Solitary mining bees

Female solitary bees make their nests in a variety of places, such as hollow plant stems or tunnels in the ground. About two-thirds of solitary bees are mining bees, who make their nests in little tunnels that they excavate in soft soil. The Steeple Woodlands reserve has a number of soft, sandy paths, Cornish hedges and earth banks that solitary mining bees love to burrow into. Many of these features are a result of the mining that once took place in the area.

The nests often have small piles of mined debris around their entrances. As with all wildlife, please respect the bees and their nests if you come across them on the Reserve.

In late spring or early summer, a young female solitary bee will start looking for a suitable place to make her nest. Once she has chosen somewhere, she gathers some pollen, makes it into a little ball with nectar, and places it at the end of the tube. She then lays an egg onto the pollen-ball, and seals the tube with mud or bits of leaf, before repeating the whole process a little further up the tube. Female leaf-cutter bees will also line the tube with pieces of leaf. Eventually the tube contains a series of cells, each containing an egg and a ball of pollen. Once the female has completed her task and has laid something like twenty to thirty eggs over a period of a few days in one or two tunnels, she abandons the nest to its own devices, and dies soon after.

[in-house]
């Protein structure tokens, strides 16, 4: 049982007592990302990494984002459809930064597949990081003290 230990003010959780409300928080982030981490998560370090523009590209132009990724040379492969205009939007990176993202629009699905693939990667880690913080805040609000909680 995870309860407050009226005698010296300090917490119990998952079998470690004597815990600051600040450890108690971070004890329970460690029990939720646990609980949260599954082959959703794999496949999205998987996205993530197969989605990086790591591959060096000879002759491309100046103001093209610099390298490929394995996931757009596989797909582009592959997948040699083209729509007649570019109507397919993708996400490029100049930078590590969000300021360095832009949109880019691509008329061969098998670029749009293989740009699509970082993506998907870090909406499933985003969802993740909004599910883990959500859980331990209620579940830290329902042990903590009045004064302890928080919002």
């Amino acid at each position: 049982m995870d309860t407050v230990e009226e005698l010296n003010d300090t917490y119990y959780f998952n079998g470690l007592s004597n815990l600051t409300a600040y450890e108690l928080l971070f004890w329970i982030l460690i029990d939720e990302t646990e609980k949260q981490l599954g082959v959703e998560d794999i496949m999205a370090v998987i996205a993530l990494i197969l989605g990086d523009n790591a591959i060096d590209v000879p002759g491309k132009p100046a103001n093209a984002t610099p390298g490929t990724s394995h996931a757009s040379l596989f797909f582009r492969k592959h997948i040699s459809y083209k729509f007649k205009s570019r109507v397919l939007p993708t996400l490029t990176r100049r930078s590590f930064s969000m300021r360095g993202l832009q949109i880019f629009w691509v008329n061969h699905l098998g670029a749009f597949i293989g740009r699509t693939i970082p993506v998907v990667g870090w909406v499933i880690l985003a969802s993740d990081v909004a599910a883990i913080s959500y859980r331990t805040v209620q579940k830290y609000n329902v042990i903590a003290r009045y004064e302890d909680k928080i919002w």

After a week or so, the eggs hatch and the grubs live off the pollen, before eventually pupating several weeks later. The pupae remain in the nest-tube for nearly a year, only emerging in the following late spring or early summer. When the female bee established the nest and laid the eggs, she cleverly arranged it so that the eggs she laid at the bottom of the tube would become females, while the eggs laid nearer the entrance of the tube would become males. The male pupae hatch first, and are waiting, ready to mate with the females when they appear a little later. The male bees die shortly after mating. The newly mated females then go on to establish new nests, either in the tubes or tunnels where they themselves were born, or in new ones. They too will die soon after.

If you want to encourage solitary bees into your garden, you can make what is known as a ‘bee hotel’. This can be simply a bundle of bamboo canes, about 15 to 18 centimetres long, with the pith hollowed out but leaving one end closed, and hung in a south-facing position where it can catch the sun. Search for ‘bee hotel’ on the Internet and you will find many articles and pictures on how to make and look after a bee hotel.

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A section through a solitary bee nest.
A section through a solitary bee nest showing the balls of pollen, the eggs and the mud walls between the individual cells.
Making a bee hotel.
Making a simple ‘bee hotel’.